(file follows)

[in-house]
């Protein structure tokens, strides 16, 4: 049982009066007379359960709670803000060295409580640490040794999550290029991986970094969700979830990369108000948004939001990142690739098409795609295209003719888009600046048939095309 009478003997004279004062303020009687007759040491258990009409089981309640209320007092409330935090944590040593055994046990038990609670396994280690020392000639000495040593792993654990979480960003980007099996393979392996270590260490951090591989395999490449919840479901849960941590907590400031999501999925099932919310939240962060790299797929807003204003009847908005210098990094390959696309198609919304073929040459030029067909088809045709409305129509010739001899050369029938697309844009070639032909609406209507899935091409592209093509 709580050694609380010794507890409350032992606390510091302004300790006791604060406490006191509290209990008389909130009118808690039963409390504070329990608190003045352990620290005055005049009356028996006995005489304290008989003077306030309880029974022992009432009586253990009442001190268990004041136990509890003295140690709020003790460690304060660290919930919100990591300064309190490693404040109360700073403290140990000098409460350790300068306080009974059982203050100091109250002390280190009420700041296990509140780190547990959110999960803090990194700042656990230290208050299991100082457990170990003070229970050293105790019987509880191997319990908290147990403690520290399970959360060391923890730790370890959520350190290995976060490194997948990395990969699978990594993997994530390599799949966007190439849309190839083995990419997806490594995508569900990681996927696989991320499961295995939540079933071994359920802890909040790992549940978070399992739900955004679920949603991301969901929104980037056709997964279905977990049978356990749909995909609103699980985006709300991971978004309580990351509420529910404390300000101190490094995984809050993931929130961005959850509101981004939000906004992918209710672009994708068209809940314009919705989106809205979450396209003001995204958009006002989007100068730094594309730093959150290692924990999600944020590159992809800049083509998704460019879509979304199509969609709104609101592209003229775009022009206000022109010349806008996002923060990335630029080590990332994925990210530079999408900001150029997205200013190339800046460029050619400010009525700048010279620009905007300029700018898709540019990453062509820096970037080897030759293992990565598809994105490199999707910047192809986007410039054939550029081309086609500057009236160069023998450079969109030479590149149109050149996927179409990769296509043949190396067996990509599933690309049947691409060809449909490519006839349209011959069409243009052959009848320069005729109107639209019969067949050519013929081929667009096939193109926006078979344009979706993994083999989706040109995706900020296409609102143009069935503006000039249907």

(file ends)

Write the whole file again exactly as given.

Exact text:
[in-house]
């Protein structure tokens, strides 16, 4: 049982009066007379359960709670803000060295409580640490040794999550290029991986970094969700979830990369108000948004939001990142690739098409795609295209003719888009600046048939095309 009478003997004279004062303020009687007759040491258990009409089981309640209320007092409330935090944590040593055994046990038990609670396994280690020392000639000495040593792993654990979480960003980007099996393979392996270590260490951090591989395999490449919840479901849960941590907590400031999501999925099932919310939240962060790299797929807003204003009847908005210098990094390959696309198609919304073929040459030029067909088809045709409305129509010739001899050369029938697309844009070639032909609406209507899935091409592209093509 709580050694609380010794507890409350032992606390510091302004300790006791604060406490006191509290209990008389909130009118808690039963409390504070329990608190003045352990620290005055005049009356028996006995005489304290008989003077306030309880029974022992009432009586253990009442001190268990004041136990509890003295140690709020003790460690304060660290919930919100990591300064309190490693404040109360700073403290140990000098409460350790300068306080009974059982203050100091109250002390280190009420700041296990509140780190547990959110999960803090990194700042656990230290208050299991100082457990170990003070229970050293105790019987509880191997319990908290147990403690520290399970959360060391923890730790370890959520350190290995976060490194997948990395990969699978990594993997994530390599799949966007190439849309190839083995990419997806490594995508569900990681996927696989991320499961295995939540079933071994359920802890909040790992549940978070399992739900955004679920949603991301969901929104980037056709997964279905977990049978356990749909995909609103699980985006709300991971978004309580990351509420529910404390300000101190490094995984809050993931929130961005959850509101981004939000906004992918209710672009994708068209809940314009919705989106809205979450396209003001995204958009006002989007100068730094594309730093959150290692924990999600944020590159992809800049083509998704460019879509979304199509969609709104609101592209003229775009022009206000022109010349806008996002923060990335630029080590990332994925990210530079999408900001150029997205200013190339800046460029050619400010009525700048010279620009905007300029700018898709540019990453062509820096970037080897030759293992990565598809994105490199999707910047192809986007410039054939550029081309086609500057009236160069023998450079969109030479590149149109050149996927179409990769296509043949190396067996990509599933690309049947691409060809449909490519006839349209011959069409243009052959009848320069005729109107639209019969067949050519013929081929667009096939193109926006078979344009979706993994083999989706040109995706900020296409609102143009069935503006000039249907």